A lot of our health, both emotionally and physically, is determined by what we consume. It’s not just the food we eat. It’s much more than that.

The dictionary gives four definitions for the word consume:

(1) To ingest food and drink (as in, “Americans consume way too much sugar.”)

(2) To use up a resource (as in, “Our house consumes 30 percent more energy in the Winter.”)

(3) To completely destroy (as in  “The forest fire consumed 30 houses in its wake.”)

(4) to be consumed emotionally (“Carol was consumed with guilt.”)

There is little doubt that the food we eat has an effect on our health. But are there other influences in our lives that hurt us? What else are we swallowing?

Are we sapping our strength by feasting on depression or lethargy?

Are we devouring outside influences that destroy our determination and hope?

Are we drinking the dark ales of guilt, anger, hate, and fear?

We would never consider drinking poison, yet so many of us willingly allow poison to enter our minds. Reports of war, religious rants of impending doom, and, just to bring it closer to home, statistics on survival rates of leukemia victims.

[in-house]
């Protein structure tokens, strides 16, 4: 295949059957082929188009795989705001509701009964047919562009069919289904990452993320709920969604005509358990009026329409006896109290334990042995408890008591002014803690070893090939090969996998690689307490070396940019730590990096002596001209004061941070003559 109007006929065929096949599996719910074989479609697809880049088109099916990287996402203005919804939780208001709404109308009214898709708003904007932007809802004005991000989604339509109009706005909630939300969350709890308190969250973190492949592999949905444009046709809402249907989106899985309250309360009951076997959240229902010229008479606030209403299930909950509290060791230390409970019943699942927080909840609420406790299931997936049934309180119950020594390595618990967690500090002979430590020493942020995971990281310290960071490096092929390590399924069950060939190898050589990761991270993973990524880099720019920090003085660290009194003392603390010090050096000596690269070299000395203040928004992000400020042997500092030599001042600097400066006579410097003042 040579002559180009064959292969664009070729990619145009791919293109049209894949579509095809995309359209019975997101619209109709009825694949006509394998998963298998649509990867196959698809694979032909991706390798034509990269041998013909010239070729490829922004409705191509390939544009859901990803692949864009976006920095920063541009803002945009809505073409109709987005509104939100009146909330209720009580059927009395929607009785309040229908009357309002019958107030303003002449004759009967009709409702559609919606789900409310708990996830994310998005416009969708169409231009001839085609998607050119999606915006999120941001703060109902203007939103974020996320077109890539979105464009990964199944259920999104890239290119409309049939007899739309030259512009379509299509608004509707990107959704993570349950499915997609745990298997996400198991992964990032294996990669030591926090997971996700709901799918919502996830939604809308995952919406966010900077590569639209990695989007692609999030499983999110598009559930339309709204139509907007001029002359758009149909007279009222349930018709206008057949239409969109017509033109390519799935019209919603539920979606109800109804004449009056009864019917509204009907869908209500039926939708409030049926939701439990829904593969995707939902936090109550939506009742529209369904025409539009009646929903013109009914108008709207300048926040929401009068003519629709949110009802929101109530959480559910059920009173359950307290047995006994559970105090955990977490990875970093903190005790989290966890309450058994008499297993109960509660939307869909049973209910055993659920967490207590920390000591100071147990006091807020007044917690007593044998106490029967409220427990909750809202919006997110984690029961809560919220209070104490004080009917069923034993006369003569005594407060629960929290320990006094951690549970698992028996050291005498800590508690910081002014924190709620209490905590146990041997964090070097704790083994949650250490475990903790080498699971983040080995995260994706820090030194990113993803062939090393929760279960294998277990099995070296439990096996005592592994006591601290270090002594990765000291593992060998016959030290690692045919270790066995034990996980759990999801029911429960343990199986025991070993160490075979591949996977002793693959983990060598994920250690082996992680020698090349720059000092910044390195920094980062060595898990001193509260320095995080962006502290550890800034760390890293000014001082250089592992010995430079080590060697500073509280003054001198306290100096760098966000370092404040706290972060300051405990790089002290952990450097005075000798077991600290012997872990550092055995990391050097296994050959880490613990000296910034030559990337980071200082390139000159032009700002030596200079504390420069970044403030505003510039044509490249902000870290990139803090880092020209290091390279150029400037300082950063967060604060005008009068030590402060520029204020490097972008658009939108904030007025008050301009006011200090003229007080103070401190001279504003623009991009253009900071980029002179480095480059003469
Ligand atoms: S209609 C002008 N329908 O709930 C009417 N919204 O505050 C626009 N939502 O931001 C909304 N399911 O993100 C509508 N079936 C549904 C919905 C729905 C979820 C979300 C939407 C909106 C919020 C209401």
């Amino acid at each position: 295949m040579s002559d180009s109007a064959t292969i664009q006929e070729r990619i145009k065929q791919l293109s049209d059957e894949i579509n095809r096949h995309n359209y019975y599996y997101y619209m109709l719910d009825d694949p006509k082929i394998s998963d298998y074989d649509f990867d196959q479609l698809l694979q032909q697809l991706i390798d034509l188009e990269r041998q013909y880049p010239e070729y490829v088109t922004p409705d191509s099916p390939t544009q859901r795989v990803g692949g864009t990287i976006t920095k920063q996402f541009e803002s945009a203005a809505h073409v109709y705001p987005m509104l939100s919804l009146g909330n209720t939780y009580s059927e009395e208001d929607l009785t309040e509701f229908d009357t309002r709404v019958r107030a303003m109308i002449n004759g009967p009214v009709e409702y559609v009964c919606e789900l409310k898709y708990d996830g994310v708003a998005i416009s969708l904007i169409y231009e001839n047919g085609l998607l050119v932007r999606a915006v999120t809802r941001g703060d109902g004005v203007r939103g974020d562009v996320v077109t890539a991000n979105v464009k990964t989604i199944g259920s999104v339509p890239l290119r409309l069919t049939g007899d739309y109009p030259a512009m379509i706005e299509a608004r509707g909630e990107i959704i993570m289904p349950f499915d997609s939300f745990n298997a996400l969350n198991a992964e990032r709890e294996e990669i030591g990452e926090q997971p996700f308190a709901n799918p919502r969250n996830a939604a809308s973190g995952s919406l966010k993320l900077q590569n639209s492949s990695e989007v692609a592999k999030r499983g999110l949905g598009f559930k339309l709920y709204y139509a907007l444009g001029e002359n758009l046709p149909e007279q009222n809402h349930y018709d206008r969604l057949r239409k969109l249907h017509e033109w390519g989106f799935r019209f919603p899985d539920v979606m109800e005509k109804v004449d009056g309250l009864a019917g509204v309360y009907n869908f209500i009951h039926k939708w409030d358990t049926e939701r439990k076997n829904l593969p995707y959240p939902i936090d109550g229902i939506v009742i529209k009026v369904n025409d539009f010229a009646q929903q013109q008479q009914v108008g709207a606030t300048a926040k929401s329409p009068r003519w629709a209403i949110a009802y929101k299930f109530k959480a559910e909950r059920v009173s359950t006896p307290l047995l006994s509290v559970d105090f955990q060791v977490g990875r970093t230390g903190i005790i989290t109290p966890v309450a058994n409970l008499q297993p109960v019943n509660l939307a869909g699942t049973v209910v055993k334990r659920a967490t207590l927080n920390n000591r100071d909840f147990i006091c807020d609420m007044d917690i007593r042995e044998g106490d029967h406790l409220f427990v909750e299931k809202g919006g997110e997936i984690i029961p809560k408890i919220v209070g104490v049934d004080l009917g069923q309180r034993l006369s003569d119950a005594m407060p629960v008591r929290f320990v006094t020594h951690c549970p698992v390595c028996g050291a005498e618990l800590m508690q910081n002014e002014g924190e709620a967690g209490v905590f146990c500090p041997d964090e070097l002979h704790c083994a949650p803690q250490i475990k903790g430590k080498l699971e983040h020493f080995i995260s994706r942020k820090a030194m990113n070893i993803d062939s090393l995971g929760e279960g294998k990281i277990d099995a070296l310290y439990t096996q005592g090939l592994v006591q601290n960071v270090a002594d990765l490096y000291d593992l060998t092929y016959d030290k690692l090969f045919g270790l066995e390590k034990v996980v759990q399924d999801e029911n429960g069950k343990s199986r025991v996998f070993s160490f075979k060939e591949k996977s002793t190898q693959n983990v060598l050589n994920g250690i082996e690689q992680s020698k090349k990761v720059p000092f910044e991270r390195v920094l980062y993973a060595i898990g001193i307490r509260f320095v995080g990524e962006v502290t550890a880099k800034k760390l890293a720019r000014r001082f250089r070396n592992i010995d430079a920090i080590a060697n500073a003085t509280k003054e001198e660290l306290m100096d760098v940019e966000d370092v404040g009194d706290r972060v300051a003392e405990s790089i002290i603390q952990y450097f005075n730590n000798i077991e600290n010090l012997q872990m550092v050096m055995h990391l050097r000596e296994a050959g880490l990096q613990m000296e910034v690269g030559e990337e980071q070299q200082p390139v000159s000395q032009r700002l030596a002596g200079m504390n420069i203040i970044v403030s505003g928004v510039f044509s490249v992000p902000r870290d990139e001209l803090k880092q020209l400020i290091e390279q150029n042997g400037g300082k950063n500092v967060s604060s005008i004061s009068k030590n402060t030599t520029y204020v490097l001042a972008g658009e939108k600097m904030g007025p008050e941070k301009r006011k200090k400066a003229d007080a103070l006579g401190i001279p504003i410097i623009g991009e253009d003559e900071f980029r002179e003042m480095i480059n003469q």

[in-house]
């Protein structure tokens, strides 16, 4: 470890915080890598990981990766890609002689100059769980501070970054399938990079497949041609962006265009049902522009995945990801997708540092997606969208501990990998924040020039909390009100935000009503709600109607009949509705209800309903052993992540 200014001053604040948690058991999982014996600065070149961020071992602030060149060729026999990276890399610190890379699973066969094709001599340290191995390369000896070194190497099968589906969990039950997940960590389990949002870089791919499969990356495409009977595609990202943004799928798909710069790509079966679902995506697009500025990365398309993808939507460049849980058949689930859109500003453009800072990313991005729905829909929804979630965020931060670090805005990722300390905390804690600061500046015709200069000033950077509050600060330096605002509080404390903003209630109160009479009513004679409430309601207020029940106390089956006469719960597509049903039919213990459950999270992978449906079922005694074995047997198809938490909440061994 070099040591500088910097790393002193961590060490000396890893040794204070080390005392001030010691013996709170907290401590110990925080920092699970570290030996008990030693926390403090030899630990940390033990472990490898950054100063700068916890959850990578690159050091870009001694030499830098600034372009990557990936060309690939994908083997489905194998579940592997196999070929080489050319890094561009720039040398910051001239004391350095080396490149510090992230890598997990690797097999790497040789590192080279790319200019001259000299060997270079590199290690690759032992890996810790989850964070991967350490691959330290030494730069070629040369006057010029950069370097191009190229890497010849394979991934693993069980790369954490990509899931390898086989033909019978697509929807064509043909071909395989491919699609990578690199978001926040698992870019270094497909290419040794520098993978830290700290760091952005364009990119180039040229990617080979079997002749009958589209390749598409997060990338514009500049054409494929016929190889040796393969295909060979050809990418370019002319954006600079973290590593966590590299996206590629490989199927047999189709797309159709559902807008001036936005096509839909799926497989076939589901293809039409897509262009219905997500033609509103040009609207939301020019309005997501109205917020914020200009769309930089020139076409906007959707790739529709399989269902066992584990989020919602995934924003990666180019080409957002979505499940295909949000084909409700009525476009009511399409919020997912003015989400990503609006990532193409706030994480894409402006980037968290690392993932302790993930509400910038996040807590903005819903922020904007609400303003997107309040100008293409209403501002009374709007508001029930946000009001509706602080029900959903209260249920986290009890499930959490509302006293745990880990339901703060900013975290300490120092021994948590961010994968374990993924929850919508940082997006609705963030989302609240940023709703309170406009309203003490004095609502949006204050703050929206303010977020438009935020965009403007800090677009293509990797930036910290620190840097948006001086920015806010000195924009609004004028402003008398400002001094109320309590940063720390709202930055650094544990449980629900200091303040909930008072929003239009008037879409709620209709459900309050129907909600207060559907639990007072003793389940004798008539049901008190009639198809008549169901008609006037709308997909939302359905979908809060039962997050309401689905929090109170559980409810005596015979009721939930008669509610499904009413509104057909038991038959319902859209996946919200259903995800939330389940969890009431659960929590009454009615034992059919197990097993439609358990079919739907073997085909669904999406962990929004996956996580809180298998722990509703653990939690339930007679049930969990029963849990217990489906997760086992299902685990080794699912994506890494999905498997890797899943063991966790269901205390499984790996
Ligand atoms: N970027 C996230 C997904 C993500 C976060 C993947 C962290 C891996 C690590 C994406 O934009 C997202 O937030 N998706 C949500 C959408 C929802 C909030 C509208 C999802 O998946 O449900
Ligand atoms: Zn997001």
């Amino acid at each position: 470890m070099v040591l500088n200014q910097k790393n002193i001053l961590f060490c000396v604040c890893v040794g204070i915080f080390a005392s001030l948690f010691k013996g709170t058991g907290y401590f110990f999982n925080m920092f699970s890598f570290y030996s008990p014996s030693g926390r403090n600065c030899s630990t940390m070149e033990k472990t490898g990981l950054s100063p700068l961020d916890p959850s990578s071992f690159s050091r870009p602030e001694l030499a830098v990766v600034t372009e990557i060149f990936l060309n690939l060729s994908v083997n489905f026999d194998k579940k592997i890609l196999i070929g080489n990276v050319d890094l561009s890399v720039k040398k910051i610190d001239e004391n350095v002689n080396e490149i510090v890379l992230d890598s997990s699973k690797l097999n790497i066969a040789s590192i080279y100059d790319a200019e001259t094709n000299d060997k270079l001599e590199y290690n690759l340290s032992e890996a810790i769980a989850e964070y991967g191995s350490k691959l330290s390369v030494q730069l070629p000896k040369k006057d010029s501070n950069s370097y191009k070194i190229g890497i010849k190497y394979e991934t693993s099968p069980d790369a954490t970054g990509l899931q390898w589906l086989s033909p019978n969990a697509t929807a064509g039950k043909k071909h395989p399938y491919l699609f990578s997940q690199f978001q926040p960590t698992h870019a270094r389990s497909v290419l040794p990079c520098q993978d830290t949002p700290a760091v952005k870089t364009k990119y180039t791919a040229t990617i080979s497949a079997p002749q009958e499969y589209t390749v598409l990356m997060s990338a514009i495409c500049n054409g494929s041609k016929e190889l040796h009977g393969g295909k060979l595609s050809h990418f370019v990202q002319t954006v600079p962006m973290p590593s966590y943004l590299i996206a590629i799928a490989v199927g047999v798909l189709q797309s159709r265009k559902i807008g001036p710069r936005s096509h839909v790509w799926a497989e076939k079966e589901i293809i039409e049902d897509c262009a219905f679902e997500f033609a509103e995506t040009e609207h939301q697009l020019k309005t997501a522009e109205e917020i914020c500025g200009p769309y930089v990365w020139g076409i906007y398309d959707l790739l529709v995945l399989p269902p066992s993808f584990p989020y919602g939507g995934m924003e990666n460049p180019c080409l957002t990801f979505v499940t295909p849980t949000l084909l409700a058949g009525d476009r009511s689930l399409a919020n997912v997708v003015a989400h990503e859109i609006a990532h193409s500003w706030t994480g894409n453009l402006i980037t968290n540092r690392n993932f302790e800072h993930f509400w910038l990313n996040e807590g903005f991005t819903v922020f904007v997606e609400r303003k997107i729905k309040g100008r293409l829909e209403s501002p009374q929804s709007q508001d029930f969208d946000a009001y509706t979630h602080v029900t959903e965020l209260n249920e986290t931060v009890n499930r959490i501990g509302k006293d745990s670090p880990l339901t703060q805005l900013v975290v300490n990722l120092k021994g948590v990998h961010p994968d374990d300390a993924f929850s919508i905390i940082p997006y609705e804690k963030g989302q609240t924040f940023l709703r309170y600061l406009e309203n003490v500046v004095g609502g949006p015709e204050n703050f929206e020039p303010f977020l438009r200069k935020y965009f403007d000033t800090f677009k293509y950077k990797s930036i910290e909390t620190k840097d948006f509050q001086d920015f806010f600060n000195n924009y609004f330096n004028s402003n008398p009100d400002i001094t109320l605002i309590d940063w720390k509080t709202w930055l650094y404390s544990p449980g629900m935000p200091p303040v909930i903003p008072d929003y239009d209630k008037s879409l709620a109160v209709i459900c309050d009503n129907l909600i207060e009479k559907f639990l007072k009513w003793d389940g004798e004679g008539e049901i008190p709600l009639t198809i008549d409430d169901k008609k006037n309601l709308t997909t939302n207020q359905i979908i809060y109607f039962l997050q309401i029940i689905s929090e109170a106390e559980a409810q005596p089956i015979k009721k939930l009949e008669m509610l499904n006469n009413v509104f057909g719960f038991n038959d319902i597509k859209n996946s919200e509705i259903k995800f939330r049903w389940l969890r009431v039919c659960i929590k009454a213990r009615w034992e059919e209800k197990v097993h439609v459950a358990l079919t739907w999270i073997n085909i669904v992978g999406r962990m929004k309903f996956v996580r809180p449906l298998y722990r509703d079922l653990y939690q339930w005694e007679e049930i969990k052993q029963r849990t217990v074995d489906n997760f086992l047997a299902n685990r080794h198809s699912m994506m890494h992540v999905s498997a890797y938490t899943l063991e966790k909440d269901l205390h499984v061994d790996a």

Another source of poison can come from friends or even family. Do you have ‘toxic’ people in your life? You know, people who are too needy, or always angry, or even turn their anger towards you?

I try to stop consuming the various toxins around me. Though I’m intested in politics and world events, I spend a lot less time listening to the news. I surround myself with friends who are happy most of the time and sad only some of the time. I have friends whom I can support and be supported by. If someone is angry with me, I try not to focus on that, but instead pray for him and calmly look for ways of resolution.

Being a middle child, I always tried to fix things and took on other peoples fears and worries. But one day, my little brother – one of the bravest men I’ve known – said to me, “Jim, there is a God, and you’re not it.” When ever I start trying to mediate I stop and remember his wisdom.

So, the bottom line of this rather long post is: don’t consume, or be consumed by, the toxic people or influences that come your way. Deal with what you can and let go of the rest.

W. Bartley put it succinctly in a short rhyme:

For every ailment under the sun
There is a remedy, or there is none;
If there be one, try to find it;
If there be none, never mind it.

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Had a good doctor visit yesterday. It turns out my vertigo is caused by a problem with my right ear and not leukemia, a tumor, or some other horrid thing. She has given me a prescription for a very low dose of Valium. I won’t be taking it often – only if I feel a major spell coming on. Apparently the Valium fiddles with the spot in my brain that handles stability so I can go on with my day. And she said the dosage is so low it won’t make me drowsy.

My only question is, why didn’t they figure this out sooner?

I still have the leukemia and the cause of the vertigo is not fixed, but I can actually get on with my life without tipping over!